The caliber was initially loaded with a 180-grain bullet, a choice that remains popular even today. However, modern advancements in bullet technology and design, like improved ballistic coefficients, have enhanced its performance. For example, the Hornady 208-grain ELD-Match bullet boasts an astonishing ballistic coefficient of .670.
.338-378 Weatherby Magnum
The 338-378 Weatherby Magnum, a powerhouse in the world of long-range cartridges, evolved from a wildcat round. Originally, it was crafted by adapting the .378 Weatherby Magnum, a parent case, and reducing its neck to fit a .338 inch bullet. In metric terms, this translates to 8.6 x 74mm. Its performance is on par with the renowned .338 Lapua, measured as 8.6 x 70mm.
When we talk about its performance, the Weatherby .338-378 stands out. Loaded with a popular 250-grain Weatherby factory hunting bullet, which has a ballistic coefficient (BC) of .482, it achieves a muzzle velocity of 3,060 feet per second and a staggering muzzle energy of 5,197-foot-pounds. This is no small feat in the realm of shooting.
What's truly impressive about the .338-378 Weatherby Magnum is its long-range capabilities. At 1,500 yards, a distance where many rounds falter, it not only maintains a supersonic velocity but also boasts an impressive 831 foot-pounds of retained energy. That's almost 10% more energy retention than the .338 Lapua at the same distance.
In 2018, the U.S. Army sparked the creation of the .300 Precision Rifle Cartridge (PRC) when they sought a new sniper system capable of accurately hitting a man-sized target at 2,000 yards. Let me break down how the .300 PRC came to be and what makes it stand out.
he .300 PRC's use of very-low-drag .308-inch diameter bullets positions it as a top contender in long-range shooting competitions.
Originally, the .300 PRC is based on the .375 Ruger case. Hornady's expert ballisticians fine-tuned this design by narrowing it to .30 caliber and adjusting the shoulder.
This modification was crucial as it allowed for a longer head height, a key feature of the .300 PRC. Why does this matter? Well, it lets the cartridge support heavier bullets that have a high ballistic coefficient.
The .300 PRC and its base, the .375 Ruger, both have the same .532-inch case head diameter as the classic .375 H&H Magnum. However, the .300 PRC has a slight edge. Its beltless design means it can hold a bit more powder, giving it that extra push in power.
Calibers with The Highest Velocity & Best Ballistic Coefficient
The 6.5 Creedmoor, introduced by Hornady in 2007, is a tribute to the longest-running shooting competition in North America, the Creedmoor Match. This cartridge stems from the .30 Thompson Center (.30 TC) case, modified to accommodate .264″ bullets.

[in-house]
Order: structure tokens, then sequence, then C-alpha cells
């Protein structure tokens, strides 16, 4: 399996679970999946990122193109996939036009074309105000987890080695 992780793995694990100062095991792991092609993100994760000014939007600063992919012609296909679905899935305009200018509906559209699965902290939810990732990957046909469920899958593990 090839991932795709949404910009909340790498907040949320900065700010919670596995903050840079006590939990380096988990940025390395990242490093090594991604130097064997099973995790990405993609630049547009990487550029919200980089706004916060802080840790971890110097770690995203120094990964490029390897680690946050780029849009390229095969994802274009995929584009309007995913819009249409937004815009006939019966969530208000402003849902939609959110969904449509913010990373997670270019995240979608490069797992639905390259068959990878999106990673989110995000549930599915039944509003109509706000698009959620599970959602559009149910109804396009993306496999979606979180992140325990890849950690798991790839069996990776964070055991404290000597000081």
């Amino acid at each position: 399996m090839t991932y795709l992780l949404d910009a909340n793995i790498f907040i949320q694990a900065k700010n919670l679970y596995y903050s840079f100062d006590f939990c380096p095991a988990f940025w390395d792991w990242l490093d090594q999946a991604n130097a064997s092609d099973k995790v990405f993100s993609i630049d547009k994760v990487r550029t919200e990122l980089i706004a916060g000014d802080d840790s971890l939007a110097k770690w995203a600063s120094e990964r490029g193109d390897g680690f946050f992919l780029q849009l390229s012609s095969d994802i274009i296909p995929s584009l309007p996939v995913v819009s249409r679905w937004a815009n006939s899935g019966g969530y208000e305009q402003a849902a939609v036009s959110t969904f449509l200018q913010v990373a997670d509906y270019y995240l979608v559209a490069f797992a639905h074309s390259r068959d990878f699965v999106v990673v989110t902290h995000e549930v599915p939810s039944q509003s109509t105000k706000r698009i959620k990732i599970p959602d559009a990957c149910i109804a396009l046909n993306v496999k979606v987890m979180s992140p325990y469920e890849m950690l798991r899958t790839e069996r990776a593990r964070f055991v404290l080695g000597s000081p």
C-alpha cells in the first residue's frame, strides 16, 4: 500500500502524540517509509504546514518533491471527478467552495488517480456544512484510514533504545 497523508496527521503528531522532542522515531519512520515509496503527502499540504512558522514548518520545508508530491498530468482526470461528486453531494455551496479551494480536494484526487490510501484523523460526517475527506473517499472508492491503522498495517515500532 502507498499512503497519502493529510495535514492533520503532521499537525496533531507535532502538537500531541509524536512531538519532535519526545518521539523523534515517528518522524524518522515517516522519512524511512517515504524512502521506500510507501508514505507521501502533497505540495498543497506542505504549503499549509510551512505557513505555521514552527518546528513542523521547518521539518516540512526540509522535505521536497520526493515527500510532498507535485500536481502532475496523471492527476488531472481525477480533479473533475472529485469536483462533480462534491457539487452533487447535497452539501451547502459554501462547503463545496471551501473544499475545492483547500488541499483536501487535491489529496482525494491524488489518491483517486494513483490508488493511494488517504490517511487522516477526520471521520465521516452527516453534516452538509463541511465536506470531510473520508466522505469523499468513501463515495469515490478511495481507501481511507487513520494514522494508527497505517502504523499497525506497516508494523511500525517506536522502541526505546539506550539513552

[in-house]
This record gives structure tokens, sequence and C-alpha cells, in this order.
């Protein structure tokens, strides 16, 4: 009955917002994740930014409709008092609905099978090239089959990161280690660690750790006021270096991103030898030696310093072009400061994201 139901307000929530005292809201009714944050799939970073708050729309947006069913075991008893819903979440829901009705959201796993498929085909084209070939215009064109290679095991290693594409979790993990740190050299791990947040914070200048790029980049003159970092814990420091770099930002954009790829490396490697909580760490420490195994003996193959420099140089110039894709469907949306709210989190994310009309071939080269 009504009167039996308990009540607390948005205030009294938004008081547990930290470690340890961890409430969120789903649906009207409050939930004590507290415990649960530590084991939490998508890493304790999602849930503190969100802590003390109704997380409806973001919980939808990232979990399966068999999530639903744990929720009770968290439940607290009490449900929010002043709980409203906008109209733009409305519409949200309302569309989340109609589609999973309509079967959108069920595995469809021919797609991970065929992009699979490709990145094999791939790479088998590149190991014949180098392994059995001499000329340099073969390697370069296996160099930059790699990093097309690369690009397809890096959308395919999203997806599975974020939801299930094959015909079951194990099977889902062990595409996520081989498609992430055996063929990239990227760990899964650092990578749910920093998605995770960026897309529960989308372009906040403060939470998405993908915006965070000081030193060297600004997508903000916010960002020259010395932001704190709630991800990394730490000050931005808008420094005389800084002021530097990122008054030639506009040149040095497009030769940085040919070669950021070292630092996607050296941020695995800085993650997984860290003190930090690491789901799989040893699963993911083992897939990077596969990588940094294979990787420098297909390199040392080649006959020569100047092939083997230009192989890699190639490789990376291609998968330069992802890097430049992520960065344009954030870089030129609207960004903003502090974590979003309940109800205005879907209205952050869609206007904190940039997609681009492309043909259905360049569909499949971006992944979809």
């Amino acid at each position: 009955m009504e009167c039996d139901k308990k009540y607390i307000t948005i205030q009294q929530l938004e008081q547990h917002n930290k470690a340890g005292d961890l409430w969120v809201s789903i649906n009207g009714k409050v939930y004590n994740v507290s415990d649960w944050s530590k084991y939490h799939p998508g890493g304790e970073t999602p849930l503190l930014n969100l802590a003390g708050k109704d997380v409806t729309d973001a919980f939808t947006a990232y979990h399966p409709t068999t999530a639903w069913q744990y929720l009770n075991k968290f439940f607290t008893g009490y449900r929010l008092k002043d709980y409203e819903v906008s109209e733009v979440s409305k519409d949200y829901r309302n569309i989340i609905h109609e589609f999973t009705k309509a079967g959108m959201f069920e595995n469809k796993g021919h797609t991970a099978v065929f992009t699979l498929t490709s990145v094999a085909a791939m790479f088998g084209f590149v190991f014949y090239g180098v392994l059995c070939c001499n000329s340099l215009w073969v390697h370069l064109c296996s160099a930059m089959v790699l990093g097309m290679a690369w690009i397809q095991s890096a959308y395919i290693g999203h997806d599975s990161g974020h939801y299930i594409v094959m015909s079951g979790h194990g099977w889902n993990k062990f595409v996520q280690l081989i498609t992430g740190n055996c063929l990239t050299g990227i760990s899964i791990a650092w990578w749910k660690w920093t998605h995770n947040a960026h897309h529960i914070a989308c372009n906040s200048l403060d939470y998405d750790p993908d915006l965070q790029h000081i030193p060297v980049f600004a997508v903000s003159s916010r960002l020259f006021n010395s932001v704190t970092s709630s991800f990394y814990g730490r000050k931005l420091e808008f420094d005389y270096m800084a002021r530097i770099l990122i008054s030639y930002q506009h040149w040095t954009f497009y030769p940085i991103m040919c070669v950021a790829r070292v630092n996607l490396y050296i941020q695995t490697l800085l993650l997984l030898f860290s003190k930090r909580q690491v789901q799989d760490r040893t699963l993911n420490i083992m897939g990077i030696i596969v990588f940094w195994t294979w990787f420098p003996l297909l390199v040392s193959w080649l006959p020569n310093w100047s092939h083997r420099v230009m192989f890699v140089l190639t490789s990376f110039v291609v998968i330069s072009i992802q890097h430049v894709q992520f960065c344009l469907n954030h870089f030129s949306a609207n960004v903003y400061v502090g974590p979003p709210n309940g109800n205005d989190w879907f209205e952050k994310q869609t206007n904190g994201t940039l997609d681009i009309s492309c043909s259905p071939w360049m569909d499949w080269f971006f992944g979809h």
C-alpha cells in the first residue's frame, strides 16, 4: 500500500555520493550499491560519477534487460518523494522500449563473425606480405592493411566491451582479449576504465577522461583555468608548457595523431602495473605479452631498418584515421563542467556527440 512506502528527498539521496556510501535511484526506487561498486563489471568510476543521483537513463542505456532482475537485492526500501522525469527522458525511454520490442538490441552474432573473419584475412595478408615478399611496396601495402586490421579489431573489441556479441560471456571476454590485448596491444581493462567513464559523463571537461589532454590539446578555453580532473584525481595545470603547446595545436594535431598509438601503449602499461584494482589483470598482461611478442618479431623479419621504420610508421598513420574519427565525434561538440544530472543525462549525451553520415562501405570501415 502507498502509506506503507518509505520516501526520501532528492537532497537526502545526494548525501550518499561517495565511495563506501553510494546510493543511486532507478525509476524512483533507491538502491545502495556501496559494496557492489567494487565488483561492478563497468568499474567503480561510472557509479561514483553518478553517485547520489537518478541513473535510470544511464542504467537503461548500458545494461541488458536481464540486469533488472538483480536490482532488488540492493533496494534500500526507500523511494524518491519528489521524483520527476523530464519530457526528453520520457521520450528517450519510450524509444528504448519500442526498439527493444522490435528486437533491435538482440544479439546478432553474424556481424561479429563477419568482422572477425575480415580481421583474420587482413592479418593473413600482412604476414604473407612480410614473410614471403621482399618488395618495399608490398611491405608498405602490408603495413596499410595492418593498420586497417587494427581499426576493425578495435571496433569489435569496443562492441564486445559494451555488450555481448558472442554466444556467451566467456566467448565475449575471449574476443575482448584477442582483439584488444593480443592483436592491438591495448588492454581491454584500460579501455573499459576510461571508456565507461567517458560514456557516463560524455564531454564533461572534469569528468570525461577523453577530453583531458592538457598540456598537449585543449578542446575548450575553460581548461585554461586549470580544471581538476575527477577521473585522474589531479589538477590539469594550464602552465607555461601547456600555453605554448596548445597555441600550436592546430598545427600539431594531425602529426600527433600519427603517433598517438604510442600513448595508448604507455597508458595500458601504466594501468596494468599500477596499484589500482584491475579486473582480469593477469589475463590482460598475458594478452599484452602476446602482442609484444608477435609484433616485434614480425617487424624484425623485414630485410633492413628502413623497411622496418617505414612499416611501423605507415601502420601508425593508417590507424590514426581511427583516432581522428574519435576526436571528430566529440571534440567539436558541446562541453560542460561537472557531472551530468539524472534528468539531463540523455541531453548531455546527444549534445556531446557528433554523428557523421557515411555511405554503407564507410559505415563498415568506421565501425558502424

Its design allows it to use long, high ballistic coefficient (BC) bullets efficiently, thanks to its ample case capacity. This means the bullet's base doesn't intrude into the space needed for the gunpowder.
When it comes to ballistics, it outperforms the well-known .308 Winchester. This advantage comes from the 6.5mm bullets, which are more aerodynamic and have better sectional density and ballistic coefficient.
The 6.5 Creedmoor also reduces recoil by about 30% compared to the .308 Winchester, and its effective range is roughly 33% longer.
From its inception, the 6.5 Creedmoor was aimed at excelling in Precision Rifle Series (PRS) competitions and 1,000-yard slow-fire matches.
It's especially effective in resisting wind drift and significantly increases the likelihood of hitting targets at 1,000 meters, almost doubling the hit probability compared to the .308 Winchester.
The aim for the 7mm Rem. Mag. was ambitious - to be the most powerful in its class, fitting into rifles designed for the standard (.30-06) length action. While it might not be the first choice for precision target shooting, its ballistics are impressive. It rivals the flat trajectory of the popular 6.5 Creedmoor.
It's a belted, bottleneck shape, earning its reputation as one of the most versatile rifle rounds. You've got a wide range of bullet weights, from 100 to over 180 grains. The 160-grain bullet used to be the go-to for all-purpose use, but nowadays, ammo makers are pushing the limits with heavier, high-BC (ballistic coefficient) match bullets, like the Berger 180gr VLD, boasting a BC of 0.684.
And it's not just about the heavy hitters. There are lighter options too, like a 154-grain round with a BC of .530 and a muzzle velocity of 3,000 fps.
Flattest Trajectory BC Round
The .25-06 Remington rifle cartridge, with its roots tracing back to the pre-war .25 Whelen or .25 Niedner, holds the title of the oldest cartridge on our list.
Originating as the first wildcat cartridge developed from the .30-06 Springfield, it predated the now more famous .270 Win round. Despite its lack of widespread promotion and use, the .25-06 is known for its effectiveness as an intermediate round.
One of the standout features of .25-caliber bullets is their typically high ballistic coefficients, which translates into excellent wind resistance and the ability to maintain kinetic energy over long distances. The .25-06 Remington is characterized by a flat trajectory, remarkable accuracy, and lower recoil, which helps shooters maintain good form and habits.